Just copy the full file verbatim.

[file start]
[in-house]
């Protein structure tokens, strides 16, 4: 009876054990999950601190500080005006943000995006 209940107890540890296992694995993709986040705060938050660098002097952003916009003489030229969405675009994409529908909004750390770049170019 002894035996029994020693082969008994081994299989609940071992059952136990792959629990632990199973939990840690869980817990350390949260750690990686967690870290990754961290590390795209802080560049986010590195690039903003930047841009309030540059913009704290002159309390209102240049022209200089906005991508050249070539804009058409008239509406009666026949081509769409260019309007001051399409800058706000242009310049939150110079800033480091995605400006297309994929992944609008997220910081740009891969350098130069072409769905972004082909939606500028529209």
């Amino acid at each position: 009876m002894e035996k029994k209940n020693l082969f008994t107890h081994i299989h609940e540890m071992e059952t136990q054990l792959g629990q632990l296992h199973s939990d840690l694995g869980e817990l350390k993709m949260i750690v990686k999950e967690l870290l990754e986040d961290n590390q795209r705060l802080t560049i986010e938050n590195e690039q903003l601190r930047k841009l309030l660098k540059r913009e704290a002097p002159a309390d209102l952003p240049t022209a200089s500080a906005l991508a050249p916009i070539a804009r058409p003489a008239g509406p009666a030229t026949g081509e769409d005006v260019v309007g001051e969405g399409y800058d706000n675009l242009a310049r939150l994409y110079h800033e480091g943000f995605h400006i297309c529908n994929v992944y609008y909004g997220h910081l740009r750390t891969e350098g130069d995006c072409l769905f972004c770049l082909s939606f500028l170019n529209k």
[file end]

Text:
[in-house]
């Protein structure tokens, strides 16, 4: 009876054990999950601190500080005006943000995006 209940107890540890296992694995993709986040705060938050660098002097952003916009003489030229969405675009994409529908909004750390770049170019 002894035996029994020693082969008994081994299989609940071992059952136990792959629990632990199973939990840690869980817990350390949260750690990686967690870290990754961290590390795209802080560049986010590195690039903003930047841009309030540059913009704290002159309390209102240049022209200089906005991508050249070539804009058409008239509406009666026949081509769409260019309007001051399409800058706000242009310049939150110079800033480091995605400006297309994929992944609008997220910081740009891969350098130069072409769905972004082909939606500028529209």
């Amino acid at each position: 009876m002894e035996k029994k209940n020693l082969f008994t107890h081994i299989h609940e540890m071992e059952t136990q054990l792959g629990q632990l296992h199973s939990d840690l694995g869980e817990l350390k993709m949260i750690v990686k999950e967690l870290l990754e986040d961290n590390q795209r705060l802080t560049i986010e938050n590195e690039q903003l601190r930047k841009l309030l660098k540059r913009e704290a002097p002159a309390d209102l952003p240049t022209a200089s500080a906005l991508a050249p916009i070539a804009r058409p003489a008239g509406p009666a030229t026949g081509e769409d005006v260019v309007g001051e969405g399409y800058d706000n675009l242009a310049r939150l994409y110079h800033e480091g943000f995605h400006i297309c529908n994929v992944y609008y909004g997220h910081l740009r750390t891969e350098g130069d995006c072409l769905f972004c770049l082909s939606f500028l170019n529209k």